Kolkata's green belt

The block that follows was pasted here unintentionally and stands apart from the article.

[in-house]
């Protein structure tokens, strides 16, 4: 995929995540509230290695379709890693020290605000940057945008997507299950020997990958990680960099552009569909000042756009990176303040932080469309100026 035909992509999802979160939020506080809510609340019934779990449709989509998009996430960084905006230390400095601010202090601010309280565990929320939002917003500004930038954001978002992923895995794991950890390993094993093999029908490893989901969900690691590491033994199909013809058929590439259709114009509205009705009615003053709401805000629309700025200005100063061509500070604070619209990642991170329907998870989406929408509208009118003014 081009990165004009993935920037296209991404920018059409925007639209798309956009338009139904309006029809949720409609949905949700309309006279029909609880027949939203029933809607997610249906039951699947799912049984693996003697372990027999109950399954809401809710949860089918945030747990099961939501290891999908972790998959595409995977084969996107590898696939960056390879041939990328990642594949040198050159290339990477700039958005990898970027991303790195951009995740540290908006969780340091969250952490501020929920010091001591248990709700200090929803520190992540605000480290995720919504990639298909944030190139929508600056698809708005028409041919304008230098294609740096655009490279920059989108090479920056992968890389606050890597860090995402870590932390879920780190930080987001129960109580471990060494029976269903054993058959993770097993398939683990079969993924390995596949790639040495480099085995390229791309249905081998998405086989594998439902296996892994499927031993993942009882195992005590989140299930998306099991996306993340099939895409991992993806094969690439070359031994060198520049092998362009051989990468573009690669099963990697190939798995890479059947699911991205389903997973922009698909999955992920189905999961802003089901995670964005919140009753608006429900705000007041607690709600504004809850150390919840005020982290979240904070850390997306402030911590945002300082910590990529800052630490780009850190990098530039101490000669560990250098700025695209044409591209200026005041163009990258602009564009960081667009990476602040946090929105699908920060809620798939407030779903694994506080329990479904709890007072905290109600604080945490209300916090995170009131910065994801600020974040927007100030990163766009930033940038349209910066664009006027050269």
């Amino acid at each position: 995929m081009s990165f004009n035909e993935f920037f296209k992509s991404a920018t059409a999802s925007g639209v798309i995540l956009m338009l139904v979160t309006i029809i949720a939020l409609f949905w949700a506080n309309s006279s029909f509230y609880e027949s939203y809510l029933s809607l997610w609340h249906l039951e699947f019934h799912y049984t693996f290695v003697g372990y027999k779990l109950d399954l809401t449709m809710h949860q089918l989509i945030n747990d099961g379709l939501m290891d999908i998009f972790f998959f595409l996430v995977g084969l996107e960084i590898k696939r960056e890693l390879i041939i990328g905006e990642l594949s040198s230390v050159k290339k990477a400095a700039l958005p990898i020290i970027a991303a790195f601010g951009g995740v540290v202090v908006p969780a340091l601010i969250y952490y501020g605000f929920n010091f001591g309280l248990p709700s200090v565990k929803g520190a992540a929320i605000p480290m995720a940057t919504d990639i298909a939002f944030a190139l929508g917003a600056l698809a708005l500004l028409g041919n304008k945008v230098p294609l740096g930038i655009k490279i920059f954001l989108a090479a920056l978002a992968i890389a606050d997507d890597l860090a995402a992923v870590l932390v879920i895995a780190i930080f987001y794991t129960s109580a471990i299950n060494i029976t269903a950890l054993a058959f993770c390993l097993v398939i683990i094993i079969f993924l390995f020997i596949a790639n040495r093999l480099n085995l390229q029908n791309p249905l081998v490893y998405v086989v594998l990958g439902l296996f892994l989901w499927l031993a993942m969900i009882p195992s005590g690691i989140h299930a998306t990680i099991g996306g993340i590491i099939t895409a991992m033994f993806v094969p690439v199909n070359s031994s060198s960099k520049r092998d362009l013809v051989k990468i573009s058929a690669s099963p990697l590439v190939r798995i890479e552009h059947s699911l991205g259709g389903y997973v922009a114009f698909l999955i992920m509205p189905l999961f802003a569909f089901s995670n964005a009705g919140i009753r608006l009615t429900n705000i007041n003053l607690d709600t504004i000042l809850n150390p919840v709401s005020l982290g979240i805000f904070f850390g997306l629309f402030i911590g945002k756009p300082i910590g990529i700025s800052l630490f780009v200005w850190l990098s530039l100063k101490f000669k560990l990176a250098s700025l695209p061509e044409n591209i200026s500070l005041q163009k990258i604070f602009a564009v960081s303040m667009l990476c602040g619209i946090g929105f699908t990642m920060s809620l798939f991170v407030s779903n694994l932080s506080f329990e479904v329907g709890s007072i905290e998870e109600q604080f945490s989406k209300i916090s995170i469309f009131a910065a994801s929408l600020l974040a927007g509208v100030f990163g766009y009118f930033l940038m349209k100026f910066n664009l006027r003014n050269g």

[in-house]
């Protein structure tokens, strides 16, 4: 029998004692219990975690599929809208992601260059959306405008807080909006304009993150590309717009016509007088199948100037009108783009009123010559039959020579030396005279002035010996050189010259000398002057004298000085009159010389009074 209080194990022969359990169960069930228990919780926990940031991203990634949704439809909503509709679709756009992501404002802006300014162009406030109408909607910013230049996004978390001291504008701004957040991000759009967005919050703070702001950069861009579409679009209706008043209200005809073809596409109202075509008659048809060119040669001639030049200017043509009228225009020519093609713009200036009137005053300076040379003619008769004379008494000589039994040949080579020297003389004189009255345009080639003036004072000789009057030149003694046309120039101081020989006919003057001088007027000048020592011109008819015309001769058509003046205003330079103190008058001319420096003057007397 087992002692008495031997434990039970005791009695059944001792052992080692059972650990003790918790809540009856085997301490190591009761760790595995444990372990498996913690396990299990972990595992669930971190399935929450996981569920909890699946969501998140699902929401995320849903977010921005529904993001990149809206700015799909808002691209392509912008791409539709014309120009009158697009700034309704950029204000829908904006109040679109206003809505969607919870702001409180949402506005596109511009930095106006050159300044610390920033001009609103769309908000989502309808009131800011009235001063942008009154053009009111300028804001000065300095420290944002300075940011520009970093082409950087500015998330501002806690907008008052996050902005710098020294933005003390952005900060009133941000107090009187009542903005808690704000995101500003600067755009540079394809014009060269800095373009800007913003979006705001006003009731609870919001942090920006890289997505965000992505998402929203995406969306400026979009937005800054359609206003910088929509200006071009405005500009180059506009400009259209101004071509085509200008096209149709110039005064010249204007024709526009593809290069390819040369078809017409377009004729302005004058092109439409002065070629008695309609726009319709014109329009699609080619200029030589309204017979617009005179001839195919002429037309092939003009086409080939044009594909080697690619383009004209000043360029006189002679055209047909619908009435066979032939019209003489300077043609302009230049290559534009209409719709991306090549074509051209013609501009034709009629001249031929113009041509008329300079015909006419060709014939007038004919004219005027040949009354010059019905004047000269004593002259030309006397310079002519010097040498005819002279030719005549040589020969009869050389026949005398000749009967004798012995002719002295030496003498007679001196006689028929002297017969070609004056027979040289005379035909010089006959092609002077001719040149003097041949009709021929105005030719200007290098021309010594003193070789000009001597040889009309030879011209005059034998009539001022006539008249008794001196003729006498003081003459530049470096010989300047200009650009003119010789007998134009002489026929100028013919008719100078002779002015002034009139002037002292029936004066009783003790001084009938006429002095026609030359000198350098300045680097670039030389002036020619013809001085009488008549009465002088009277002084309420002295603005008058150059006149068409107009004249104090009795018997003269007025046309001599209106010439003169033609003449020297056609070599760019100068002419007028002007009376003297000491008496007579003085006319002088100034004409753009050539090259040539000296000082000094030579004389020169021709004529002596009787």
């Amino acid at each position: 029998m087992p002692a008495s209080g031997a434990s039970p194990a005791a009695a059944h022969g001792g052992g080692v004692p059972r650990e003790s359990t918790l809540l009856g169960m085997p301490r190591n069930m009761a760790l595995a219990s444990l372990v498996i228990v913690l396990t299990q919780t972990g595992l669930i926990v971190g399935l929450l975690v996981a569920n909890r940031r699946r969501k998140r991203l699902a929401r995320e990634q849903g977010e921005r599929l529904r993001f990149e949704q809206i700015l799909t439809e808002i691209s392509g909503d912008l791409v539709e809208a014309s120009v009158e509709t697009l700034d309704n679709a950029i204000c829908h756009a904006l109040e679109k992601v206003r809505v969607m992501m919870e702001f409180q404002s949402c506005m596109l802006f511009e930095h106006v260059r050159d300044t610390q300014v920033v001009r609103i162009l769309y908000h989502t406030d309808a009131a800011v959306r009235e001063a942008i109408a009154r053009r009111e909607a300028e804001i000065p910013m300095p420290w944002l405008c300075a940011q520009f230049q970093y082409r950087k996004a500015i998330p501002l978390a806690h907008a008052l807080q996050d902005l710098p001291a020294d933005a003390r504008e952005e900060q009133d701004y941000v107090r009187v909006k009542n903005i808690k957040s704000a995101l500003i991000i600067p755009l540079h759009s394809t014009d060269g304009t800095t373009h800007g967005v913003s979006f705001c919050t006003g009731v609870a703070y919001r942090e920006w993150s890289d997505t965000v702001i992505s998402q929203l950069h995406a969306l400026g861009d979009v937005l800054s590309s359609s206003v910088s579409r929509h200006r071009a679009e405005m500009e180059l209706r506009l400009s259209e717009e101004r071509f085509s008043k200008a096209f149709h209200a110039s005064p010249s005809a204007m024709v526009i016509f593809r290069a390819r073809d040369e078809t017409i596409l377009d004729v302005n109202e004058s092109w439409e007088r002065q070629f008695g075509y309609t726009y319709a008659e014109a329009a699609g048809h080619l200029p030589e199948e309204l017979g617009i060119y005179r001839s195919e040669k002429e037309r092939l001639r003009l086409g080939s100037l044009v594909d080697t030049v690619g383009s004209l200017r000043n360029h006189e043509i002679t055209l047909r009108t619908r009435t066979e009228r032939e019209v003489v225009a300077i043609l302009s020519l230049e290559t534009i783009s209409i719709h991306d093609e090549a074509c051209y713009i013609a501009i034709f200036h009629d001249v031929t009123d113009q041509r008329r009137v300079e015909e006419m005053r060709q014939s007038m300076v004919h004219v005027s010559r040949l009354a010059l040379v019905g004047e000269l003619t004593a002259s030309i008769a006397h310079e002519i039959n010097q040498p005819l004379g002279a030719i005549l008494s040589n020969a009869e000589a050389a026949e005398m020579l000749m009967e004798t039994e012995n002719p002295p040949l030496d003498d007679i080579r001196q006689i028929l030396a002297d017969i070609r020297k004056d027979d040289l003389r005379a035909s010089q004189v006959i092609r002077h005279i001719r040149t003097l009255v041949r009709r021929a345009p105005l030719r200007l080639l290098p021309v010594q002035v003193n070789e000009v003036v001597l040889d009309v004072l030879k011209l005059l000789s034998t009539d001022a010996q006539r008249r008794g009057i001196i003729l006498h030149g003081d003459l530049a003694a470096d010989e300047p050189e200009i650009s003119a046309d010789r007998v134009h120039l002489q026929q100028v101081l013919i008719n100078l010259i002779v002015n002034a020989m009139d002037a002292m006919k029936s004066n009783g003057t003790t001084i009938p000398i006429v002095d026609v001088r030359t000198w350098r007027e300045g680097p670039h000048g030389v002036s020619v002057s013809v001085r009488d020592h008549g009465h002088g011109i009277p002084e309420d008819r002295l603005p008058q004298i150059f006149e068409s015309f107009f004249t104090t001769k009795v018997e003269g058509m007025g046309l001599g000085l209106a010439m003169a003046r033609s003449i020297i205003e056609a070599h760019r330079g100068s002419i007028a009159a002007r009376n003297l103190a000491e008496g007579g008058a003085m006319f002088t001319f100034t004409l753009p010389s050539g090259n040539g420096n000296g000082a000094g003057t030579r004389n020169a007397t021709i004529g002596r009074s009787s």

The Kolkata Municipal Corporation under its Kolkata Environment Improvement Project (KEIP) funded by the Asian Development Bank (ADB), has planned green belts that will run along three key stormwater canals for a total length of 41 km. The three channels are the Tollygunge-Panchanna canal that sends sewer water from Jadavpur, Santoshpur, Dhakuria and Mukundapur to the Chowbagha pumping station and finally flushes it out into the Bidyadhari; the Churial canal, which is the only canal in Kolkata that flows from east to west from Joka to the Hooghly and Monikhali or Begor canal beyond Behala. As the success of the ambitious project will depend on a number of environmental factors, KMC has roped in horticulture experts to handle the nitty-gritty. The execution will be in the hands of a private operator and tenders have been floated for this already. The final selection will be made by end-October and work will start next month.KEIP officials are in touch with the state forest department to select the right kind of fruit trees, medicinal plants and other eco-friendly shady trees that will be suitable for such a drive. The green stretches have been divided into type-one and type-two forestry zones. While the former will have fruit trees and medicinal herbs, the latter stretch will be home to bigger, shady trees. A wide range of fruits that thrive in Kolkata weather — coconut, amla, jackfruit, mangoes like Himsagar, Amrapali and Mallika, guava, lemons such as batabi, kagzi and pati — will be planted. Popular medicinal plants like aloe vera, kalmegh, sarpagandha and aswagandha have been shortlisted.“What sets this project apart from other green drives is the fact that fruit trees will be planted. This will make the project self-sustaining, at least to an extent. We have chosen fringe areas because it is difficult to get land in the city proper. While in most places the width of the green verge will be five metres, in some places it will be three metres, as we have to ensure smooth traffic flow as well,” said Debashish Guha, administrative officer of KEIP. As there is a chance the green verge may be destroyed, KEIP has imposed a condition that the executor will have to maintain the entire belt till 2010. Watering and manuring the plants, administering medicines, pruning and cleaning of weeds and, above all, protecting the trees from encroachers will be the responsibility of the executor. Forest officials are excited. “It is a unique project as it doesn’t talk about landscaping and ornamental plants only but involves planting fruit trees and other shady forest species. We are very happy to help because it is only through such greening projects that we will be able to counter pollution,” said Nilanjan Mullick, deputy conservator of forests, urban recreational forestry.

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